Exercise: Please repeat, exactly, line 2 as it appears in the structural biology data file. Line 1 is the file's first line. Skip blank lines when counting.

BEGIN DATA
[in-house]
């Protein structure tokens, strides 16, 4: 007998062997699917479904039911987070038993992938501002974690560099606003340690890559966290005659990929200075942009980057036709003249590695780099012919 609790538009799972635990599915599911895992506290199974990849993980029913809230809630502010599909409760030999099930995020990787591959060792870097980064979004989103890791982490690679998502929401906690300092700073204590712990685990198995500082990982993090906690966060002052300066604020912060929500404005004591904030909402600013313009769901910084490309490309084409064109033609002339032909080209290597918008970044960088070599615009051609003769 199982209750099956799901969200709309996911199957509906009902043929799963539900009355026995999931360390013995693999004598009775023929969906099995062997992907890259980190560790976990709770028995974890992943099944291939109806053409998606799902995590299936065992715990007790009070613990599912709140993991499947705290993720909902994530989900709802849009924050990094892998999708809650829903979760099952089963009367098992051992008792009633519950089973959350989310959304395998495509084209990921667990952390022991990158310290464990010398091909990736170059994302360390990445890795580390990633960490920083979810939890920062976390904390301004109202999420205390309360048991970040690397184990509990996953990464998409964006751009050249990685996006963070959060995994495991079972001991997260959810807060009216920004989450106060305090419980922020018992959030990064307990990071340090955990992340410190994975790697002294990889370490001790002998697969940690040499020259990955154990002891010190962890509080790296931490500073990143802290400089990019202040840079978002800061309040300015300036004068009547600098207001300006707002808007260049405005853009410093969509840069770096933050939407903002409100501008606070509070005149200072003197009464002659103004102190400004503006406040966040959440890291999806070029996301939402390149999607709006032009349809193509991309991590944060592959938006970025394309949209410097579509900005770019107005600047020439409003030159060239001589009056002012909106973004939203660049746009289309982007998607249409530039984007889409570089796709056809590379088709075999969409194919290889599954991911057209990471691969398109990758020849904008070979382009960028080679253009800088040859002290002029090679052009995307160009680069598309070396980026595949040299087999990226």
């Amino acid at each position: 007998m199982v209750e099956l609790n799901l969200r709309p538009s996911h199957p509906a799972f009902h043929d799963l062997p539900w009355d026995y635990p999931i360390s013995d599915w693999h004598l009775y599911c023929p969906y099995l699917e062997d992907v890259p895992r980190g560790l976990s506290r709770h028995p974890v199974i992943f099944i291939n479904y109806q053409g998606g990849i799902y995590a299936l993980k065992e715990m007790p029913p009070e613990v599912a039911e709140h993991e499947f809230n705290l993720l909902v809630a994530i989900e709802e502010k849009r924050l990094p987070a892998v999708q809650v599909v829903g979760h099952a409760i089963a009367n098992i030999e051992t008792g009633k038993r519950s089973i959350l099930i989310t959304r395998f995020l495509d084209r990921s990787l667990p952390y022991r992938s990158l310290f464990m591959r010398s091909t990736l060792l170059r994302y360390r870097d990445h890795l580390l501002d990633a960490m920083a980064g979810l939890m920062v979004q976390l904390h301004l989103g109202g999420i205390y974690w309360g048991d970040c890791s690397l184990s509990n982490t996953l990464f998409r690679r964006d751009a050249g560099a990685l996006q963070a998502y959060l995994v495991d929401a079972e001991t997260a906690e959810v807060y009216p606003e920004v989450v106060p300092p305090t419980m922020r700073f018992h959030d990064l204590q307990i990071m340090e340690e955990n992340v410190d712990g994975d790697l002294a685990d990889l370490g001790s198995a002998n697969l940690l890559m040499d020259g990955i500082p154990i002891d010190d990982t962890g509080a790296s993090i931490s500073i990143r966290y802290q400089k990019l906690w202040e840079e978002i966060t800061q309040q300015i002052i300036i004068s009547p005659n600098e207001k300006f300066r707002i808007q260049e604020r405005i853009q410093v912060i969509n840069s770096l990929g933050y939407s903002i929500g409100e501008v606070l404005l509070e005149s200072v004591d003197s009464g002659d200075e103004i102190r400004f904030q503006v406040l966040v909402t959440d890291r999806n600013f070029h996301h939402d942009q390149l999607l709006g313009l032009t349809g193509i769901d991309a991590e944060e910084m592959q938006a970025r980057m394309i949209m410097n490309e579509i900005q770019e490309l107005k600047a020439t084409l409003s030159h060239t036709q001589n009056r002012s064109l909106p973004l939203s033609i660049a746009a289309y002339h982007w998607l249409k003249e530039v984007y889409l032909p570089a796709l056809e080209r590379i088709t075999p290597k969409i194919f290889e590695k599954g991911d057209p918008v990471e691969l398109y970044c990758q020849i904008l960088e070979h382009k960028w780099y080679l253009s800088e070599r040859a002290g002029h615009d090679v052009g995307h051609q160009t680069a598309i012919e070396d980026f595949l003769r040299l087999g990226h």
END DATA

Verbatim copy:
């Protein structure tokens, strides 16, 4: 007998062997699917479904039911987070038993992938501002974690560099606003340690890559966290005659990929200075942009980057036709003249590695780099012919 609790538009799972635990599915599911895992506290199974990849993980029913809230809630502010599909409760030999099930995020990787591959060792870097980064979004989103890791982490690679998502929401906690300092700073204590712990685990198995500082990982993090906690966060002052300066604020912060929500404005004591904030909402600013313009769901910084490309490309084409064109033609002339032909080209290597918008970044960088070599615009051609003769 199982209750099956799901969200709309996911199957509906009902043929799963539900009355026995999931360390013995693999004598009775023929969906099995062997992907890259980190560790976990709770028995974890992943099944291939109806053409998606799902995590299936065992715990007790009070613990599912709140993991499947705290993720909902994530989900709802849009924050990094892998999708809650829903979760099952089963009367098992051992008792009633519950089973959350989310959304395998495509084209990921667990952390022991990158310290464990010398091909990736170059994302360390990445890795580390990633960490920083979810939890920062976390904390301004109202999420205390309360048991970040690397184990509990996953990464998409964006751009050249990685996006963070959060995994495991079972001991997260959810807060009216920004989450106060305090419980922020018992959030990064307990990071340090955990992340410190994975790697002294990889370490001790002998697969940690040499020259990955154990002891010190962890509080790296931490500073990143802290400089990019202040840079978002800061309040300015300036004068009547600098207001300006707002808007260049405005853009410093969509840069770096933050939407903002409100501008606070509070005149200072003197009464002659103004102190400004503006406040966040959440890291999806070029996301939402390149999607709006032009349809193509991309991590944060592959938006970025394309949209410097579509900005770019107005600047020439409003030159060239001589009056002012909106973004939203660049746009289309982007998607249409530039984007889409570089796709056809590379088709075999969409194919290889599954991911057209990471691969398109990758020849904008070979382009960028080679253009800088040859002290002029090679052009995307160009680069598309070396980026595949040299087999990226």